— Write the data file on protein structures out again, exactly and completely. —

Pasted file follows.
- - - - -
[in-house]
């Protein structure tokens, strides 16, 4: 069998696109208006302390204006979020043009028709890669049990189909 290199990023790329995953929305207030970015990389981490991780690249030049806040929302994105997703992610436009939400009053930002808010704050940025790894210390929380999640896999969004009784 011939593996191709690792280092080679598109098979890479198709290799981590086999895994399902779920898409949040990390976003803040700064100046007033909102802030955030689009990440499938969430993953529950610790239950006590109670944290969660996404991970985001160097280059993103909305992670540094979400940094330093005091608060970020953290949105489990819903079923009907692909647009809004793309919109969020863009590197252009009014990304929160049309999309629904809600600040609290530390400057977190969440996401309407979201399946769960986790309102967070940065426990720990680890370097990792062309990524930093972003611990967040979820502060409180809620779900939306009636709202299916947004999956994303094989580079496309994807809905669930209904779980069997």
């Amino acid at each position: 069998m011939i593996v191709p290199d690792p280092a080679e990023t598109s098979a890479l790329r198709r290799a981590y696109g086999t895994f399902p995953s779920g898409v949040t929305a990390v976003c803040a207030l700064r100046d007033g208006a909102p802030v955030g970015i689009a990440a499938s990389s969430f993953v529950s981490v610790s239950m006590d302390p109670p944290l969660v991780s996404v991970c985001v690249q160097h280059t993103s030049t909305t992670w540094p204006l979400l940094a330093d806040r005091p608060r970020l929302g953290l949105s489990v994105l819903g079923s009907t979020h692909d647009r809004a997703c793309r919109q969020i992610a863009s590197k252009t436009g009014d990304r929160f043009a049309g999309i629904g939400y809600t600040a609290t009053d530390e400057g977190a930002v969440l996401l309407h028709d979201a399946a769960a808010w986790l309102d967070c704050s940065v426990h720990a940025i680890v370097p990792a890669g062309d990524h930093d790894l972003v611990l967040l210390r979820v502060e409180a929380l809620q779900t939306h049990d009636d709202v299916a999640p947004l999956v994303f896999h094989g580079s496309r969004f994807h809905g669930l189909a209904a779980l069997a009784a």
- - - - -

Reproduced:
[in-house]
């Protein structure tokens, strides 16, 4: 069998696109208006302390204006979020043009028709890669049990189909 290199990023790329995953929305207030970015990389981490991780690249030049806040929302994105997703992610436009939400009053930002808010704050940025790894210390929380999640896999969004009784 011939593996191709690792280092080679598109098979890479198709290799981590086999895994399902779920898409949040990390976003803040700064100046007033909102802030955030689009990440499938969430993953529950610790239950006590109670944290969660996404991970985001160097280059993103909305992670540094979400940094330093005091608060970020953290949105489990819903079923009907692909647009809004793309919109969020863009590197252009009014990304929160049309999309629904809600600040609290530390400057977190969440996401309407979201399946769960986790309102967070940065426990720990680890370097990792062309990524930093972003611990967040979820502060409180809620779900939306009636709202299916947004999956994303094989580079496309994807809905669930209904779980069997």
């Amino acid at each position: 069998m011939i593996v191709p290199d690792p280092a080679e990023t598109s098979a890479l790329r198709r290799a981590y696109g086999t895994f399902p995953s779920g898409v949040t929305a990390v976003c803040a207030l700064r100046d007033g208006a909102p802030v955030g970015i689009a990440a499938s990389s969430f993953v529950s981490v610790s239950m006590d302390p109670p944290l969660v991780s996404v991970c985001v690249q160097h280059t993103s030049t909305t992670w540094p204006l979400l940094a330093d806040r005091p608060r970020l929302g953290l949105s489990v994105l819903g079923s009907t979020h692909d647009r809004a997703c793309r919109q969020i992610a863009s590197k252009t436009g009014d990304r929160f043009a049309g999309i629904g939400y809600t600040a609290t009053d530390e400057g977190a930002v969440l996401l309407h028709d979201a399946a769960a808010w986790l309102d967070c704050s940065v426990h720990a940025i680890v370097p990792a890669g062309d990524h930093d790894l972003v611990l967040l210390r979820v502060e409180a929380l809620q779900t939306h049990d009636d709202v299916a999640p947004l999956v994303f896999h094989g580079s496309r969004f994807h809905g669930l189909a209904a779980l069997a009784a």